Rouse v. United States, CIV 06-4008

CourtUnited States District Courts. 8th Circuit. United States District Courts. 8th Circuit. District of South Dakota
Writing for the CourtLawrence L. Piersol United States District Judge
Docket NumberCIV 06-4008
Decision Date18 March 2020


CIV 06-4008


March 18, 2020


This matter is before the Court on Petitioners Desmond Rouse and Jesse Rouse's motion for a new trial. (Doc. 13.) At the request of Petitioners, their motions for new trial were consolidated with all further filings to be made in CIV 06-4008. (Doc. 42.) The United States opposes Petitioners' motion for new trial. (Doc. 30.)

Petitioners seek an order granting them a new trial or, in the alternative, granting a hearing on the merits of their motion and an order allowing them to interview the trial jurors in their criminal case. (Doc. 13.) They seek this relief under Federal Rule of Civil Procedure 60(b)(6). (Doc. 18.) The Government notes that this is one of many substantive post-conviction pleadings filed by Petitioners, and the Government argues that this motion should be dismissed because it amounts to an unauthorized successive 28 U.S.C. § 2255 motion and because Petitioners' claims lack merit.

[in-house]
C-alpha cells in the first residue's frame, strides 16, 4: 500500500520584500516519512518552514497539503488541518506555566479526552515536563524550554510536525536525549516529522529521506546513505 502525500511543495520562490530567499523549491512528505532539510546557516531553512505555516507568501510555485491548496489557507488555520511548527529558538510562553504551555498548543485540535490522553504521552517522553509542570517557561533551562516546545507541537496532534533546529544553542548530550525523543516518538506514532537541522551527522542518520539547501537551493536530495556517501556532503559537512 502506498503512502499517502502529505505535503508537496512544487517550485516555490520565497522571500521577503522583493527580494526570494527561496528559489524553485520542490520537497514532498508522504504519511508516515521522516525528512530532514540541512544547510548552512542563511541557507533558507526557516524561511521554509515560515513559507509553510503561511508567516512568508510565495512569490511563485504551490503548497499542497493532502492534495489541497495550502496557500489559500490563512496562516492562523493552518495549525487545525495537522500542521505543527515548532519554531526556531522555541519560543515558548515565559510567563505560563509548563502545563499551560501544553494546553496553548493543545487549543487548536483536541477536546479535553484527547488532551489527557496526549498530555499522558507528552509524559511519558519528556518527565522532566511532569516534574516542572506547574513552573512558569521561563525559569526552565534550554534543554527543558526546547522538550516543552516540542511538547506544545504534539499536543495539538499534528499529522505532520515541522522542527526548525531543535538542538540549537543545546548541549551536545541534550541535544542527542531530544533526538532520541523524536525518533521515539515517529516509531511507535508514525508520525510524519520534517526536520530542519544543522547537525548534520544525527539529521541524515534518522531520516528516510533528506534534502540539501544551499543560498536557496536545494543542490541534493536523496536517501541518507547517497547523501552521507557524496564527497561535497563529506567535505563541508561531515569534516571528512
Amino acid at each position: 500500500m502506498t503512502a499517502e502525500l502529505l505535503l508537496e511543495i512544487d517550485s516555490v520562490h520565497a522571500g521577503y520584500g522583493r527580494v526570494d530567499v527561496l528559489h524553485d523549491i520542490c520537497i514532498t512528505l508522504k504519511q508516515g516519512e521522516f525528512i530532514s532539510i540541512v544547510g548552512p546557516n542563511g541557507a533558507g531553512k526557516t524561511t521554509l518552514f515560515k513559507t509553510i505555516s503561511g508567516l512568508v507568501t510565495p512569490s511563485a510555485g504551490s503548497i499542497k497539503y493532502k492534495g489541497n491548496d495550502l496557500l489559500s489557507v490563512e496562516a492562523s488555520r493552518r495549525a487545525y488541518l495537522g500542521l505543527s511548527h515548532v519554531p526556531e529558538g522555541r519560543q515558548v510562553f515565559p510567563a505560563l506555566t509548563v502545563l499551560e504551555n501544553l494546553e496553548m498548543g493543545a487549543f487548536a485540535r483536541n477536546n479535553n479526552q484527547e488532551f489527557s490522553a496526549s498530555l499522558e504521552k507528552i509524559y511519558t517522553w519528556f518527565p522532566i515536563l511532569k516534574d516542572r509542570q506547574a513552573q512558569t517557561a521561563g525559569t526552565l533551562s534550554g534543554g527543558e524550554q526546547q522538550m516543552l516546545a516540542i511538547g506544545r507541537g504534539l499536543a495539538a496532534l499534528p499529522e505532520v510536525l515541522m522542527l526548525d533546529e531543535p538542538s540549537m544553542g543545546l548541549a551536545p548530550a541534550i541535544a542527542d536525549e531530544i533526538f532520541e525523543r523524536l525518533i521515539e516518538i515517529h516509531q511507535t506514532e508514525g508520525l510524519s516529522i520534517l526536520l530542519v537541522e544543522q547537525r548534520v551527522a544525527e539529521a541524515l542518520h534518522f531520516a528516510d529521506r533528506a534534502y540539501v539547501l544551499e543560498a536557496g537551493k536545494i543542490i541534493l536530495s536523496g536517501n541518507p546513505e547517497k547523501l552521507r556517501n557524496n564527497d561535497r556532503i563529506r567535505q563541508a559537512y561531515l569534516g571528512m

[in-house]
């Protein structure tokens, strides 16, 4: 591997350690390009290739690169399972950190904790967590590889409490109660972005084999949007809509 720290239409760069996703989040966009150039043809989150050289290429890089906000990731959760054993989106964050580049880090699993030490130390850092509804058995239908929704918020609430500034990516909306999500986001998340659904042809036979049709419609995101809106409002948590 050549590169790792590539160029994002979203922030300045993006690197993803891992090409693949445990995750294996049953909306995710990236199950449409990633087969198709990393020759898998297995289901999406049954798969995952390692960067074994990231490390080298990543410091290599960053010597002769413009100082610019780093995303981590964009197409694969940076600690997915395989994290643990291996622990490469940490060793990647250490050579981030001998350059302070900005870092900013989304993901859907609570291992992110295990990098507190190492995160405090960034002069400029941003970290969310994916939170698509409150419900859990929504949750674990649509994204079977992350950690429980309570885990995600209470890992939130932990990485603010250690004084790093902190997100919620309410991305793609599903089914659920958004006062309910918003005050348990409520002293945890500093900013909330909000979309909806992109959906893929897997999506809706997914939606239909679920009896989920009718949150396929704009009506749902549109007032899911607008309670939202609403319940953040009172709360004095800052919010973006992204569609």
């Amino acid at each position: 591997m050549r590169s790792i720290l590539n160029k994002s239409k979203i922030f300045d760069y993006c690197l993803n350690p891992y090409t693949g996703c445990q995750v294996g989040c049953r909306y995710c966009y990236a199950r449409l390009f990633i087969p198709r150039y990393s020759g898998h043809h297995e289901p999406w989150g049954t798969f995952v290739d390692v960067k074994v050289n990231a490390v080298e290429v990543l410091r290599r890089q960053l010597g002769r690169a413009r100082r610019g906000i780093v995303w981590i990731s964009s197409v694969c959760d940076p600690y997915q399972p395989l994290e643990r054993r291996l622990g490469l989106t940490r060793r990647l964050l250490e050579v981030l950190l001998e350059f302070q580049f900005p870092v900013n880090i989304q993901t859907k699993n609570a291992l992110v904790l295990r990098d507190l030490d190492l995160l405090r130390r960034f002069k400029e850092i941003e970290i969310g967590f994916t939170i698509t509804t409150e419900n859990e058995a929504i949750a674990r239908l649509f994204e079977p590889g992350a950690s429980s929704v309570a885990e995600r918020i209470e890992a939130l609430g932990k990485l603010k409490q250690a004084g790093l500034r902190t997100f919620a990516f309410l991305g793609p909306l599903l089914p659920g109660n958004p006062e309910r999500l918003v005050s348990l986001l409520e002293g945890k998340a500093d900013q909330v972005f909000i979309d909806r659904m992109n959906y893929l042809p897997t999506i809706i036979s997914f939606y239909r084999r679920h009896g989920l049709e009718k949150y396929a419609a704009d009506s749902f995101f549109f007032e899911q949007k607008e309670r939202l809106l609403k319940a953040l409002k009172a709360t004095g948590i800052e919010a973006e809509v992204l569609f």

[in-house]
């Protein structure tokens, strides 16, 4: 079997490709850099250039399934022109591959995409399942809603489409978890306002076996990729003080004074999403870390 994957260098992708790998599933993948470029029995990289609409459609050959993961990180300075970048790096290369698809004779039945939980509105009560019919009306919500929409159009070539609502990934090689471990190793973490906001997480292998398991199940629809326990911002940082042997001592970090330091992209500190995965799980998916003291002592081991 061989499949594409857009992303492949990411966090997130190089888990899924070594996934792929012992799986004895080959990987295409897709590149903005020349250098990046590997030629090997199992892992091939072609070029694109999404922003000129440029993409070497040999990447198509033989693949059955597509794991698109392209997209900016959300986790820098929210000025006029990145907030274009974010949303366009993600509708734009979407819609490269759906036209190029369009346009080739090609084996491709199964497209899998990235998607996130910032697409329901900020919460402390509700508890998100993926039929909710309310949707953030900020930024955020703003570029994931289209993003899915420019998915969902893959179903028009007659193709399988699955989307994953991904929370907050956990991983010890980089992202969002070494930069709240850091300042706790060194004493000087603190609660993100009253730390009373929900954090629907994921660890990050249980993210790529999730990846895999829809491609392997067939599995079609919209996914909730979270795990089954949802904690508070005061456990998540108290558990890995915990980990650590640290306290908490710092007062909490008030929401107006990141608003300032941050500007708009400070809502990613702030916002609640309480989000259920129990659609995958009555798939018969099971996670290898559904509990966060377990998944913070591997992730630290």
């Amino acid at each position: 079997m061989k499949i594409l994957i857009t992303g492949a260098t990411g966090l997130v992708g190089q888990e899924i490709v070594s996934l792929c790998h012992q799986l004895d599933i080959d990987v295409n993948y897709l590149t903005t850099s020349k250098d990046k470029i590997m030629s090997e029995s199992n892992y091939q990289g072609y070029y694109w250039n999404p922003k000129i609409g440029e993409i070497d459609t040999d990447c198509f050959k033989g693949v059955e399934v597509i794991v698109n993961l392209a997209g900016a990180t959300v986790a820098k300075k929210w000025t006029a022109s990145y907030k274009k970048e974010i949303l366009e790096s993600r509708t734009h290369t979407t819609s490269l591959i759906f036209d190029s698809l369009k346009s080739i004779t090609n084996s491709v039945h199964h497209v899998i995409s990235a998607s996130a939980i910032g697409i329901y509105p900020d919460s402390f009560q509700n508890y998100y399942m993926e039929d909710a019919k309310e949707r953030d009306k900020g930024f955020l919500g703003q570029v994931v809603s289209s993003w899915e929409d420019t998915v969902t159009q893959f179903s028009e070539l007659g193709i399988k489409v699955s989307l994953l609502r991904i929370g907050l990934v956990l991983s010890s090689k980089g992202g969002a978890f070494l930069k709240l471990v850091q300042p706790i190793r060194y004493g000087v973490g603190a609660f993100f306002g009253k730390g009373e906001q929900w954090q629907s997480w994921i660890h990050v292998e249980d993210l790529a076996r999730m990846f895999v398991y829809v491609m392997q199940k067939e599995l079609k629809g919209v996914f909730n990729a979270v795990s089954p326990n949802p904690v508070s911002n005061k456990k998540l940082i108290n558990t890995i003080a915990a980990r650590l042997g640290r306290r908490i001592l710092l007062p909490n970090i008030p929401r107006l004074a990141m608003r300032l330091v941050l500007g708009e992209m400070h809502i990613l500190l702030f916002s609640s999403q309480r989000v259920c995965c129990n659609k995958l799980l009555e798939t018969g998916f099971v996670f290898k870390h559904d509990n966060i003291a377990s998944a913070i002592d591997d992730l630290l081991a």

After careful consideration, the Court denies Petitioners' motion for new trial.


Following a three-week jury trial in this Court, Petitioners were convicted on several counts of aggravated sexual abuse in violation of 18 U.S.C. § 2241(c). Petitioners are Native American men. Another Native American man was acquitted.